The Guardian 8 June, 2005
Peace campaigners converge on
Rockhampton for Talisman Sabre
Australia is about to host a joint US/Australian military exercise involving 30,000 military participants and the use of live ammunition in some of the country's most prized natural heritage areas. The military refuse to rule out the use of depleted uranium (DU) weapons.
Talisman Sabre will take place from June 10-30 and marks a new stage in what Defence Minister Hill calls the "seamless inter-operability" of the two countries' militaries.
In fact it is the latest stage of the eventual integration of Australia's defence forces into the massive US military. It is also another dangerous phase in the militarisation of Australian society which consumes a staggering $60 million a day; money which has been diverted from struggling social services like health, education and social security.
Peace, anti-nuclear, environment, and anti-military campaigners from around Australia will be gathering for a Peace Convergence and other events on the long weekend (June 10-12), mostly in the Rockhampton / Yeppoon region where many of the exercises are planned. Other peace events are proposed for Darwin, Sydney, Melbourne, Lancelin, Amberley Air Force Base, Cairns, Cowley Beach and elsewhere.
There is even a solidarity event to be held in Vieques, Puerto Rico — Caribbean site until 2003 of 20 years of US Naval bomb testing that had disastrous health and environmental consequences for the people.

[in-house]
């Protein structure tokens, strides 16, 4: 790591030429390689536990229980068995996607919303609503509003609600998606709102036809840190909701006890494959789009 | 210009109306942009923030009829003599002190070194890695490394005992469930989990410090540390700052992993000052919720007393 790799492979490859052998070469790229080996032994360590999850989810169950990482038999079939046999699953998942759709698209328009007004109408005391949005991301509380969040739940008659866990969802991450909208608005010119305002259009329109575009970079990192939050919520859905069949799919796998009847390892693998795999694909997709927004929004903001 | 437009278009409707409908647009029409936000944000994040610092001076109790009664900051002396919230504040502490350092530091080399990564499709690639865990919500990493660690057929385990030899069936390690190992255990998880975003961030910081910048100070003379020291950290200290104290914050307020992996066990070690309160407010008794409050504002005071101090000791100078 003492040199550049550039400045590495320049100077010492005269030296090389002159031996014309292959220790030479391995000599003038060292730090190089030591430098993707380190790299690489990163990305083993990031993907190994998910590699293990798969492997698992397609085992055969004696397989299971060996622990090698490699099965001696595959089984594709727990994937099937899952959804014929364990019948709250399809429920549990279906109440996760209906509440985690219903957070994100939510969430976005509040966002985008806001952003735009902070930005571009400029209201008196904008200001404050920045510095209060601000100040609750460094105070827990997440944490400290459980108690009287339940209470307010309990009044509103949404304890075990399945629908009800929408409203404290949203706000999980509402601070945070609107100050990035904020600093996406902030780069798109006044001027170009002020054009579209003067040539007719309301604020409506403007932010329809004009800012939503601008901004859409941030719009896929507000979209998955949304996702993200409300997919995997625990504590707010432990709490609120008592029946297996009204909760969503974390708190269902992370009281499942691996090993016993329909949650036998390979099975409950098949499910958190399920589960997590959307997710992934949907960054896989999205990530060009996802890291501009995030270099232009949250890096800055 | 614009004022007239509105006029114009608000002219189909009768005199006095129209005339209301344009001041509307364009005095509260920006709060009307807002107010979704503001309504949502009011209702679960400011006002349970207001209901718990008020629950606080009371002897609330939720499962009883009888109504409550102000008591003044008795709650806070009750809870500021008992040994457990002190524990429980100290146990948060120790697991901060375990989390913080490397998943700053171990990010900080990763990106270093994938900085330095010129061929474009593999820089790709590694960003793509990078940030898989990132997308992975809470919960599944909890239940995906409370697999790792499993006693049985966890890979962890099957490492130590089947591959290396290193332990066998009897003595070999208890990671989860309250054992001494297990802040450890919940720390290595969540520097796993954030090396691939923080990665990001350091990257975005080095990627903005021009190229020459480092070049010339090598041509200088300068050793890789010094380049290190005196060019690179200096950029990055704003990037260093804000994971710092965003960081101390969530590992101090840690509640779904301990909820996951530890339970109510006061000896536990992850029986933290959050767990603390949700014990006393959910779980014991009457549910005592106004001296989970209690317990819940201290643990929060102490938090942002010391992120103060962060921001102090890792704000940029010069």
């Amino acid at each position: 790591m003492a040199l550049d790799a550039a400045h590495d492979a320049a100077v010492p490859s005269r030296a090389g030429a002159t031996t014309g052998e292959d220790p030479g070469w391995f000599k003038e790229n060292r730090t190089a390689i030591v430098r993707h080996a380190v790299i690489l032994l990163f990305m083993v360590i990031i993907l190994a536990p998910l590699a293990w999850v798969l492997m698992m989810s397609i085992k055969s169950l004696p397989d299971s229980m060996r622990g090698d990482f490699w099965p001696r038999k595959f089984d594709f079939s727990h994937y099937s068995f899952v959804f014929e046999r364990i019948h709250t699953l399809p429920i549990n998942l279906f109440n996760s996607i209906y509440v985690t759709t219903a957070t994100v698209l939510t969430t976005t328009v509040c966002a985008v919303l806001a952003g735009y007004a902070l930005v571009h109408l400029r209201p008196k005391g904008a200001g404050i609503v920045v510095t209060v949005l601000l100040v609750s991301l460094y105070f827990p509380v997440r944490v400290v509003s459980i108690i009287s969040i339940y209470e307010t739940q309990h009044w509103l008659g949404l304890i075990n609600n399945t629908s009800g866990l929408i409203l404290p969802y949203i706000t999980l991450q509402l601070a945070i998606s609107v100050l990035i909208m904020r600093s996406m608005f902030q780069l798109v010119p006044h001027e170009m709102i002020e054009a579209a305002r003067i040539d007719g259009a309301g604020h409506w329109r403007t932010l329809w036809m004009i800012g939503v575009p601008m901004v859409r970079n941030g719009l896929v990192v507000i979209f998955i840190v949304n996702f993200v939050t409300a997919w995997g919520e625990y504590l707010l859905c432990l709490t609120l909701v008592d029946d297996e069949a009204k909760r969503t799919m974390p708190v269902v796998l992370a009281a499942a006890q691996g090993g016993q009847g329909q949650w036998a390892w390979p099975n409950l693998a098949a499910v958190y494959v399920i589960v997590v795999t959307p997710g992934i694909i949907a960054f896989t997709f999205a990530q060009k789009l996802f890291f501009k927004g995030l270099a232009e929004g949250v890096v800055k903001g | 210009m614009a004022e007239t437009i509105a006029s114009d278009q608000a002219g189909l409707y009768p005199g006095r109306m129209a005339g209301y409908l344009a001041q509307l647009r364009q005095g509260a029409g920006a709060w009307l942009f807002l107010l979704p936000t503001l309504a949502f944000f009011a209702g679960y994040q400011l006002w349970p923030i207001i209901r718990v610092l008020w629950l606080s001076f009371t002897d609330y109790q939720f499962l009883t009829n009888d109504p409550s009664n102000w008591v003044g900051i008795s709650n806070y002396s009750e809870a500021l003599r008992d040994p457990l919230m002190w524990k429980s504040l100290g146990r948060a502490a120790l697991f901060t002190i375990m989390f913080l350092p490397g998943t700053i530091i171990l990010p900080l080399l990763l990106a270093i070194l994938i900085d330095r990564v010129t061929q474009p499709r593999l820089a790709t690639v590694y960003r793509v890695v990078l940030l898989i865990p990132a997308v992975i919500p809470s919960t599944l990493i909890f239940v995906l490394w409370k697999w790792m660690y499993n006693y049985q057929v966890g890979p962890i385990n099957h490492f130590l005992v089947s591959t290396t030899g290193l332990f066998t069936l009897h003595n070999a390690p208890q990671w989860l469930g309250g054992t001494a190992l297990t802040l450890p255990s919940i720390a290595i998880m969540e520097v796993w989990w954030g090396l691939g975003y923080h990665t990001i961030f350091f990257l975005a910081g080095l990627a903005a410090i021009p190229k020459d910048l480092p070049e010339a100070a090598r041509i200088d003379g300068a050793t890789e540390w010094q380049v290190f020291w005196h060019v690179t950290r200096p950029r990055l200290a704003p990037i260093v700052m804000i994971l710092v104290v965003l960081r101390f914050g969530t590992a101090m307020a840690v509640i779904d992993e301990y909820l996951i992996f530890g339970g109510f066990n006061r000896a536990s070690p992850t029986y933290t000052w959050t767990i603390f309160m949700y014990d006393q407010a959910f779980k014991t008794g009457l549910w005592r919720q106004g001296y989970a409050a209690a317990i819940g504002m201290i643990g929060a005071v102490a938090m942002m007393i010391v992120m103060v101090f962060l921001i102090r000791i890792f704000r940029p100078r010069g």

"Places to drop bombs"
Concern at the Talisman Sabre exercise is widespread in the local community. US Vice-Admiral Archie Clemins explained the problems involved in hosting such exercises in an interview with The West Australian. He pointed out that the US is running out of sites to conduct the destructive events and is relying heavily on Australia to fill the gap.
"You have to have places to drop bombs, you have to have places to shoot live weapons, places to fly planes over that make noise, places where you can actually test and exercise your capabilities. I think Australia in the future is going to be one of the places we'd like to exercise with the Australians, as well as with the US Navy," the Vice Admiral said.
The places the military authorities have chosen for the exercises show just how far the Australian government is prepared to go, how little regard it has for the country's security or sovereignty as a result of the US alliance:
Shoalwater Bay, for example, is part of the Great Barrier Reef Marine Park and
a sanctuary for the stabilisation of local dugong numbers. It is also home to 26 species of dolphins
and whales including humpbacks. It has national listed sites of both colonial and Indigenous
Cowley Beach also is also part of the Great Barrier Reef World Heritage Area
and contains natural heritage listed Indigenous and colonial heritage sites. The region is listed in
the Directory of Important Wetlands and has nationally significant populations of migratory bird
The Townsville Field Training Area has national heritage listing with legal
status of "Indicative Place" containing historic and Indigenous heritage sites. It contains habitat of
threatened and migratory species.
The Delamere Range in the Northern Territory is located within the catchment
of the Kakadu wetlands and hosts threatened fauna and migratory species.
Social costs — Okinawa to Australia